After the game a frustrated Motta told his players that he was considering resigning. He later backed off, and on Saturday night the Kings played well, beating Seattle at home 101-85.

"This is one of those things that we'll look back on 10 years from now and have a good laugh about," said Reynolds. He sighed and added, "And I do think it'll take the full 10."


During the Celtics' practice at Hellenic College on Dec. 22, Larry Bird bent to pick up a ball and fell to the floor in pain. He hauled himself to his feet after a few minutes, but his teammates had gotten a vivid reminder that Bird walks a daily tightrope with his aching back.

The Celtics star didn't miss any games as a result of that incident, but on Jan. 7, Bird began having spasms of pain that were atypically severe. After consultation with the Celtics' medical staff and his personal physical therapist, Dan Dyrek, Bird agreed to accept a more aggressive treatment. He was given anti-inflammatory medication for the swelling in a nerve root in his right lower back, the source of his pain, and was put in a flexion brace to support his back. As of Sunday he had missed four straight games, three of them Celtics victories.

In the past the Celtics have been evasive about Bird's injuries, but now Dave Gavitt, the team's senior executive vice-president says, "We have no timetable for his return." Bird certainly won't be talking much to the press; he has always done a Howard Hughes when injured. The best guess is that he might return for the trying week that begins on Jan. 21, a seven-day stretch during which Boston plays the Pistons home and away, the 76ers on the road and the Lakers at home.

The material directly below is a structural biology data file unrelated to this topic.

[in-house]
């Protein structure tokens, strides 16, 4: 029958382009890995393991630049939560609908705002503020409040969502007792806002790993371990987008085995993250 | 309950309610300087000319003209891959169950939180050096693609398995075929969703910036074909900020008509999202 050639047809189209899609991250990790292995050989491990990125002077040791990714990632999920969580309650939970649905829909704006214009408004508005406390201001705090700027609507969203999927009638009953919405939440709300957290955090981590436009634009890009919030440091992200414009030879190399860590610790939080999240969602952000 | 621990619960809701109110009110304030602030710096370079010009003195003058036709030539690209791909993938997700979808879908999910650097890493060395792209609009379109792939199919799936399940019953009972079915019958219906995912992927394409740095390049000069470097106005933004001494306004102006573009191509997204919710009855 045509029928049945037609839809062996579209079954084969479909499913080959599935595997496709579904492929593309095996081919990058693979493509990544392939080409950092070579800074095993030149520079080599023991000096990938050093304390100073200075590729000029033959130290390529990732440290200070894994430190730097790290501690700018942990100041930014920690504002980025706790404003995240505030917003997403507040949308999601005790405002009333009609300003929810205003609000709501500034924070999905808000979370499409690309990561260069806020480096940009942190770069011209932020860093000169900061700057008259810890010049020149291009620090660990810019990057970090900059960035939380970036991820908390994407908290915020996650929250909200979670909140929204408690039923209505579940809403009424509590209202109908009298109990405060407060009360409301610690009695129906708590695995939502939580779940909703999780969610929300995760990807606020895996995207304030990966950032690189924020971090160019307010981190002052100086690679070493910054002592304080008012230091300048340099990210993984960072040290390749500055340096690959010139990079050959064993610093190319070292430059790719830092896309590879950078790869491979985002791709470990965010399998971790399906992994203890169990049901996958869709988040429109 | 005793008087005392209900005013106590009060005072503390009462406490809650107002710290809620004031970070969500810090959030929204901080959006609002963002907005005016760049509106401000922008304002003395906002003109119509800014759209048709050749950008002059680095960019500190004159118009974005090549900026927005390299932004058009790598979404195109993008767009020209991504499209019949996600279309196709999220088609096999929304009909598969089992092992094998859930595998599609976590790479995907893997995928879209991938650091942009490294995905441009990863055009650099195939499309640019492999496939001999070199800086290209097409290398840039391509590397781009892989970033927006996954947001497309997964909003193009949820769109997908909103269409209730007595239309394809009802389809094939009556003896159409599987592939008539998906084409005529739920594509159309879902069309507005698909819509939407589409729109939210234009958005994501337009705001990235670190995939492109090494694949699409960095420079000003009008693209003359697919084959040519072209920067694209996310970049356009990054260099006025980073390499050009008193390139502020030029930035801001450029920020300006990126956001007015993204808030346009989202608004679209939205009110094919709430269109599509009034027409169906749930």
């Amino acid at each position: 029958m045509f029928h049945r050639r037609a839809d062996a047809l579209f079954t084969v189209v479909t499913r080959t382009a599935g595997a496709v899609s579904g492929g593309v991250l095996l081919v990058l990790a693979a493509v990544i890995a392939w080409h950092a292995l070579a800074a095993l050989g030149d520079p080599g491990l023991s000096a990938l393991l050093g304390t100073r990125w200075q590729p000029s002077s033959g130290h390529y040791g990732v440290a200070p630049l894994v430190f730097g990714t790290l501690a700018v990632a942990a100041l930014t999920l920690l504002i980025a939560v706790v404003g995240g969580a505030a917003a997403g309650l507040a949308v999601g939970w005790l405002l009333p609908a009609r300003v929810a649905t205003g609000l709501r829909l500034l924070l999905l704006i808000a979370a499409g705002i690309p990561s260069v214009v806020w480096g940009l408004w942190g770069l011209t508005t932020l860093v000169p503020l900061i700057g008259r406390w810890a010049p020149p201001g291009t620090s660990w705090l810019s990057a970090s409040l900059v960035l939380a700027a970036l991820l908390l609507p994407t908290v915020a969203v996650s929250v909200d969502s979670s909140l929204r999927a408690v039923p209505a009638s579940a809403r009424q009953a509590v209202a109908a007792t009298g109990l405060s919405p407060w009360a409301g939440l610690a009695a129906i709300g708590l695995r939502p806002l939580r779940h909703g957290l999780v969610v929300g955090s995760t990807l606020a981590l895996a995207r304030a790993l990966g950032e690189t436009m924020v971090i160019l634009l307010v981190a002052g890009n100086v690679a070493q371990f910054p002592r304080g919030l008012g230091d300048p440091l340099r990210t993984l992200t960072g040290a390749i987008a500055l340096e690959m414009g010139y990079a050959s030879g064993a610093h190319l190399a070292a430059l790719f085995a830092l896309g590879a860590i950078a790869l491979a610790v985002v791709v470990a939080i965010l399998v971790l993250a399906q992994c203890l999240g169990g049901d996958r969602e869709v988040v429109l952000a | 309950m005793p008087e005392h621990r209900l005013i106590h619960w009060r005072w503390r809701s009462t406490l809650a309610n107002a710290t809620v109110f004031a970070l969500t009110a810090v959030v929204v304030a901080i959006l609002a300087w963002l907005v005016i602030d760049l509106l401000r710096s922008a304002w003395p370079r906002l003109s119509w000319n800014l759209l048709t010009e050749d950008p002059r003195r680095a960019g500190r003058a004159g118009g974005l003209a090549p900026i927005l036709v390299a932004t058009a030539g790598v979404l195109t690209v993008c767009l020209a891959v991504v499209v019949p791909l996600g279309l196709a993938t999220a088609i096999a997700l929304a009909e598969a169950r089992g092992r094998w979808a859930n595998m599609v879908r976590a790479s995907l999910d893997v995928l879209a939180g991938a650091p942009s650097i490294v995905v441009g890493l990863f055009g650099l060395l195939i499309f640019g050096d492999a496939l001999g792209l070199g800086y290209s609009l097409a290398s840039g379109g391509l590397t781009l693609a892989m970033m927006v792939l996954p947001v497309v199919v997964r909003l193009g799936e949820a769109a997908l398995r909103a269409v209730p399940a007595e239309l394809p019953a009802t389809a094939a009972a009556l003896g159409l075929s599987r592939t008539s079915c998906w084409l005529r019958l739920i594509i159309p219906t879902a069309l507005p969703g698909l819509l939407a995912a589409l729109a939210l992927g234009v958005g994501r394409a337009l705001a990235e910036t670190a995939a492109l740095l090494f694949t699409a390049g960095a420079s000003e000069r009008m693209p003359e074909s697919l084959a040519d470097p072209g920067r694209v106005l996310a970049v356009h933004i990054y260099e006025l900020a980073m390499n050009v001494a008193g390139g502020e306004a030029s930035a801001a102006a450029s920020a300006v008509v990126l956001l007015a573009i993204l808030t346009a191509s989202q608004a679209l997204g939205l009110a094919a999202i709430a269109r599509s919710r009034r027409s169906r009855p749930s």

Here's a chilling scene: Three NBA referees are clustered around the scorer's table, gazing at a small television screen, when one of them says, "Now, when Jordan took off and went into his 360, the question is whether Rodman had already established defensive position here in the lane. Hmmm...."

Yes, the NBA Competition Committee is going to discuss the subject of instant replay when it meets during All-Star Weekend in Charlotte, N.C., next month.

Say it ain't so, commissioner David Stern. "Look, my view is that our game should not have instant replay," said Stern last week in his New York office. "We believe the referees, like the players, are human beings, and anything that takes away from that clement is bad.